by Biotech Express News Bureau
Using updated technology, U.S. scientists report they’ve discovered a “highway of moving fluid.” “This finding has potential to drive dramatic advances in medicine,” said study co-senior author Dr. Neil Theise, a pathology professor at NYU Langone Health in New York City. A study published by Nature is the first to identify these compartments collectively as a new organ. (Read Nature article here)
Figure: Identification of bile duct reticular pattern and demonstration of submucosal space. (A,B) pCLE of bile duct after fluorescein injection shows a reticular pattern at a depth of 60–70 μm. Scale bar, 20 μm. (C–E) Bile duct tissue removed at the time of Whipple surgery was frozen and ex vivo pCLE performed, demonstrating persistence of the reticular pattern. Scale bar, 20 μm. (F) Unstained frozen tissue of submucosa of a bile duct imaged by fluorescent microscopy, showing the reticular pattern in this layer of bile duct wall. The “bright” spaces are now dark (fluoresceinated fluid drained in processing and the tissue structures remained stained with residual fluorescein). (G) Masson trichrome of fresh-frozen bile duct shows that the dark bands are collagen bundles (blue) (left). The upper right shows Masson trichrome of a normally processed/fixed bile duct from the same patient, with collapse of spaces and apparent adherence of collagen bundles to each other. Lower right shows the fixed specimen stained with H&E; the thin spaces between collagen layers (arrows) reflect normally fluid-filled spaces that are almost completely collapsed. (H) Frozen (top) and fixed (bottom) bile ducts immunostained with antibodies against CD34 (left, brown) and D2-40 (right, brown) show cells lining the collagen bundles; note that bundles often seem to have a lining cell on one side, but not the other (20×, DAB, hematoxylin). (I) Schematic of the fluid-filled space supported by a network of collagen bundles lined on one side with cells. Illustration by Jill Gregory. Printed with permission from Mount Sinai Health System, licenced under CC-BY-ND. (https://creativecommons.org/licenses/by-nd/4.0/legalcode).
Interstitium might be the “biggest organ” in the human body was earlier thought to be widespread, fluid-filled spaces within and between tissues all over the body.
Interstitium would be the 80th organ in the human body. 79th reported in the starting of 2017, known as the mesentery, is a double fold of peritoneum – the lining of the abdominal cavity – that holds our intestine to the wall of our abdomen. The research article on mesentery was published in The Lancet medical journal.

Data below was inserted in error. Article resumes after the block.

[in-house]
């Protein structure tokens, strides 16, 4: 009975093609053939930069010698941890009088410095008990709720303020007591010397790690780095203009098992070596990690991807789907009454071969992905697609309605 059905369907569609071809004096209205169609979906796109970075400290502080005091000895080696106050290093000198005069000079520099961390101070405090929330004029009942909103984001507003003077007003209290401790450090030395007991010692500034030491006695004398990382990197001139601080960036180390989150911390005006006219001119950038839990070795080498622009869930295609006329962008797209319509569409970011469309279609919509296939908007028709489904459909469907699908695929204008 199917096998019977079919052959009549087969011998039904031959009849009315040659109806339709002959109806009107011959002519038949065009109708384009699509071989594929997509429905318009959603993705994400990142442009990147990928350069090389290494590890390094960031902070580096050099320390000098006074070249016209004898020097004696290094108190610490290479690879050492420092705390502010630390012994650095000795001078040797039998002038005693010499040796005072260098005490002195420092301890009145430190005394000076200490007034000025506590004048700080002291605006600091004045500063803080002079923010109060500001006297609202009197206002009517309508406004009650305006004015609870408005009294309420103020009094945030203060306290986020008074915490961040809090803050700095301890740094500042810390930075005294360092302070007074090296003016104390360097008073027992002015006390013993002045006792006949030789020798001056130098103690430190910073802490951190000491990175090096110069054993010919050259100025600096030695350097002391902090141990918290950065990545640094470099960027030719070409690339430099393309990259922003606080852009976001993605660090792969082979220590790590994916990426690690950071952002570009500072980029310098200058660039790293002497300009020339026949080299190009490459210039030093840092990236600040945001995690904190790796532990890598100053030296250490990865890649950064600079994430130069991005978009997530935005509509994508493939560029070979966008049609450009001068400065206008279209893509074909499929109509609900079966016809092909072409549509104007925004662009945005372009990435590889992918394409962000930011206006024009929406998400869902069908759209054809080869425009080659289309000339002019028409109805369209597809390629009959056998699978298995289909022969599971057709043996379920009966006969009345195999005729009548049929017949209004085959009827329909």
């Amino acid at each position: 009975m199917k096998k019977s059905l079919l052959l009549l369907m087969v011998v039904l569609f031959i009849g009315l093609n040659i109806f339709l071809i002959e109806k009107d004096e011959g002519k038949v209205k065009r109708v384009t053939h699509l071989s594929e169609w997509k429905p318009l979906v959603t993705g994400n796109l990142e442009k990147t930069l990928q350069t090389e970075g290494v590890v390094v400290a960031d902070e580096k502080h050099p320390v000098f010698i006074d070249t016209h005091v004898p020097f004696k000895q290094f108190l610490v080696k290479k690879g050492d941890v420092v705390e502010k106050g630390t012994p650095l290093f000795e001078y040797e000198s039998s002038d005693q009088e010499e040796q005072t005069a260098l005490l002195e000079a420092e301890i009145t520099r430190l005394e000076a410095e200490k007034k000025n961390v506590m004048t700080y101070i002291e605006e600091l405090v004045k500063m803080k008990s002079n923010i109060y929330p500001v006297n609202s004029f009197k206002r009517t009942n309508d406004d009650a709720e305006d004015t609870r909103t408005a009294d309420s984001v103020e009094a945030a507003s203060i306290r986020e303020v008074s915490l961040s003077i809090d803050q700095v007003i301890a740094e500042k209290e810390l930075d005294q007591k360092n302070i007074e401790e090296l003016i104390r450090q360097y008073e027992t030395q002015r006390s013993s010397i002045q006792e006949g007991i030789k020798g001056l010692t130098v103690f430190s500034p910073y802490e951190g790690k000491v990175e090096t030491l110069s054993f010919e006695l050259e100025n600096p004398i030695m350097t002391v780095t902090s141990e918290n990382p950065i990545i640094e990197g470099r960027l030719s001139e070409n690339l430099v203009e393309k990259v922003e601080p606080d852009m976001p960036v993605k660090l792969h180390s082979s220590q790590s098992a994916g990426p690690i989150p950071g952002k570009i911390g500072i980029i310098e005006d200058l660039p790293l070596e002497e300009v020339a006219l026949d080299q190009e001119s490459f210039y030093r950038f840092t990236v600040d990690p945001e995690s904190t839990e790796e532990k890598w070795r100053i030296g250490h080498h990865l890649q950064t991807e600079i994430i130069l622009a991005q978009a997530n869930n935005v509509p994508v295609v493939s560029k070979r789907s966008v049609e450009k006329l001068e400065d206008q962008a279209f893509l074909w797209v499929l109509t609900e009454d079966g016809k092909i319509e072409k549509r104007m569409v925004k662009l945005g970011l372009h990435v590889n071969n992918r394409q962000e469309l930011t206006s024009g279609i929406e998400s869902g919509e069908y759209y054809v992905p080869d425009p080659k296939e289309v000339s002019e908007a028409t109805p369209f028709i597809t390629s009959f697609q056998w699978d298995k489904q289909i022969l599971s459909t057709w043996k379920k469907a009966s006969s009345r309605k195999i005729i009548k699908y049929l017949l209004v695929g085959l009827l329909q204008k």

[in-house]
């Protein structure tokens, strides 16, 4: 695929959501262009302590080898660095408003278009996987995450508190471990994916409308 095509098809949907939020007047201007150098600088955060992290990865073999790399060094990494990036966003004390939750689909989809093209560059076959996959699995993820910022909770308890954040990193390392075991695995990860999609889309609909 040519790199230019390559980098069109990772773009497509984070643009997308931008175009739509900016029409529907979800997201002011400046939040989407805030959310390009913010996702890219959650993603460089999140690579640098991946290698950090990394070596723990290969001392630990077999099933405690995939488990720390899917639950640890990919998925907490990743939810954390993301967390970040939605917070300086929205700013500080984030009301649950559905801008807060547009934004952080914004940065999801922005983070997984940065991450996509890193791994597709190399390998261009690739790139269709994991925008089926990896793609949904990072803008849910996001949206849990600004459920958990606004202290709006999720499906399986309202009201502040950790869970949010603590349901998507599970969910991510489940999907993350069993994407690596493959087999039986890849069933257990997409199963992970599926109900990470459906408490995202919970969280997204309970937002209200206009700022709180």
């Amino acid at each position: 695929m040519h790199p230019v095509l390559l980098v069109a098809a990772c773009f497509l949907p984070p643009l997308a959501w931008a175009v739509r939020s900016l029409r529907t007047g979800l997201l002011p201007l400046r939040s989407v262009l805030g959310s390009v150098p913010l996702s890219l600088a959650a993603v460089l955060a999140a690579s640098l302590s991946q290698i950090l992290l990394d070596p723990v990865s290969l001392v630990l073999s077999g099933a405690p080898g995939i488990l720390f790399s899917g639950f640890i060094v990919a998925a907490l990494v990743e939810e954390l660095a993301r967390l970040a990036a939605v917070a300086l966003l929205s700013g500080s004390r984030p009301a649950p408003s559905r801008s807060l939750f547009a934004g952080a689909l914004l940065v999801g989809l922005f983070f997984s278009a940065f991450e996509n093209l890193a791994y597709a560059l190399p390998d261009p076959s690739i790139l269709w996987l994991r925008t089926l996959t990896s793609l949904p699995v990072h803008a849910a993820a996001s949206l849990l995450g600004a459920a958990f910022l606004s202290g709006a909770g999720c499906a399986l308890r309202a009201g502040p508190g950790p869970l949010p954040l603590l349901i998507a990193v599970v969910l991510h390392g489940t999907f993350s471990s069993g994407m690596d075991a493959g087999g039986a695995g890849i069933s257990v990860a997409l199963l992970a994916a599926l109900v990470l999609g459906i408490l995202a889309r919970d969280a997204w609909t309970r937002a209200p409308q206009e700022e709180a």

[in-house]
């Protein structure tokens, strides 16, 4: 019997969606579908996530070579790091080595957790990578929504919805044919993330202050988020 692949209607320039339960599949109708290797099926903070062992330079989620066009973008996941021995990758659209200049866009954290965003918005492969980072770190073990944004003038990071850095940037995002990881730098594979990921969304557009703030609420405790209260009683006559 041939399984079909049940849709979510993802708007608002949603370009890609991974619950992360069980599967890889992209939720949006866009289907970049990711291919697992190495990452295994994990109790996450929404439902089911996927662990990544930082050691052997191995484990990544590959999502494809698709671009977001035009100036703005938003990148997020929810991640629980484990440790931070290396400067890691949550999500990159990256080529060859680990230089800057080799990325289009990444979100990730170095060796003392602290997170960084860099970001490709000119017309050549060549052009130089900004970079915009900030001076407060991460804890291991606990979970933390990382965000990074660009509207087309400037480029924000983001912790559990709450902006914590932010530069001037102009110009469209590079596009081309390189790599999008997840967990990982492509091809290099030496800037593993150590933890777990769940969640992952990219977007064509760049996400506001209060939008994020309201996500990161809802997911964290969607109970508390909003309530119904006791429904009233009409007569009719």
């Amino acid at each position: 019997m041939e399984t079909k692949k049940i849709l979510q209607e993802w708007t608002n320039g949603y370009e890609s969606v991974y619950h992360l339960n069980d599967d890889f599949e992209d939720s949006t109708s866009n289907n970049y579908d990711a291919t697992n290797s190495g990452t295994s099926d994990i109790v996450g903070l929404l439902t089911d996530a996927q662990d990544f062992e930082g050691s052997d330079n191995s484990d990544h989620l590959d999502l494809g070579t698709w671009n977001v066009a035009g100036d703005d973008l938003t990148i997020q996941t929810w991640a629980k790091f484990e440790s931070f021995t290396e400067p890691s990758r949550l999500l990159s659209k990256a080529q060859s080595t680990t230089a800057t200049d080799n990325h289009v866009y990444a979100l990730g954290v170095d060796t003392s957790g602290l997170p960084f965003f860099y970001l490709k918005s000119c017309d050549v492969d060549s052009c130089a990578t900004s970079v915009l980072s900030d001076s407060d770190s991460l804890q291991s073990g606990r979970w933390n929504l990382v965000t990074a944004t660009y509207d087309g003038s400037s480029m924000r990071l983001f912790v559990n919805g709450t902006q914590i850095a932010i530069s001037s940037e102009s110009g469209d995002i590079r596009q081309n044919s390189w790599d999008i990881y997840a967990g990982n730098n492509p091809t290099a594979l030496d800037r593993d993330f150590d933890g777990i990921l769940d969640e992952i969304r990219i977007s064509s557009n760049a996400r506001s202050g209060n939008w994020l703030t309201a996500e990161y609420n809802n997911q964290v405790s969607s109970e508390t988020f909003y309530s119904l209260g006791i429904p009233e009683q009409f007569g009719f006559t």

The newfound network Interstitium lies below the skin’s surface and between muscles, lining the digestive tract, lungs and urinary systems, and surrounding arteries and veins. Now it is a subject of intensive study whether mesentry is a part of interstitium or the two are distinct organs. Interstitium’s fluid-filled spaces may act like shock absorbers that prevent the tearing of tissue in organs, muscles and vessels as they move during normal functioning. According to experts, these interstitial spaces are organized by a collagen “mesh” and can shrink and expand “and may thus serve as shock absorbers.” This function of Interstitium is somehow same as to the function of mesentry in digestive tract. The Interstitium system drains into the lymphatic system, and is said to be the source of lymph, which is vital to the functioning of inflammation-causing immune cells.
The cells that reside in this network may also play a role in many other body processes, from skin aging to the stiffening of limbs and the progression of inflammatory diseases, according to the report. They also say that insterstitum spaces may play a crucial role in helping cancer spread to different parts of the body making it metastatic. Metastasis is the medical term for cancer that spreads to a different part of the body from where it started.
When cancer enters this layer, in the skin or in the viscera, it is then that it starts spreading to other parts of the body.
The knowledge of this biggest organ has opened a door to find cure for many diseases. Researchers are speculating role of this organ in cancer but only the time will let us know more about this organ’s function.
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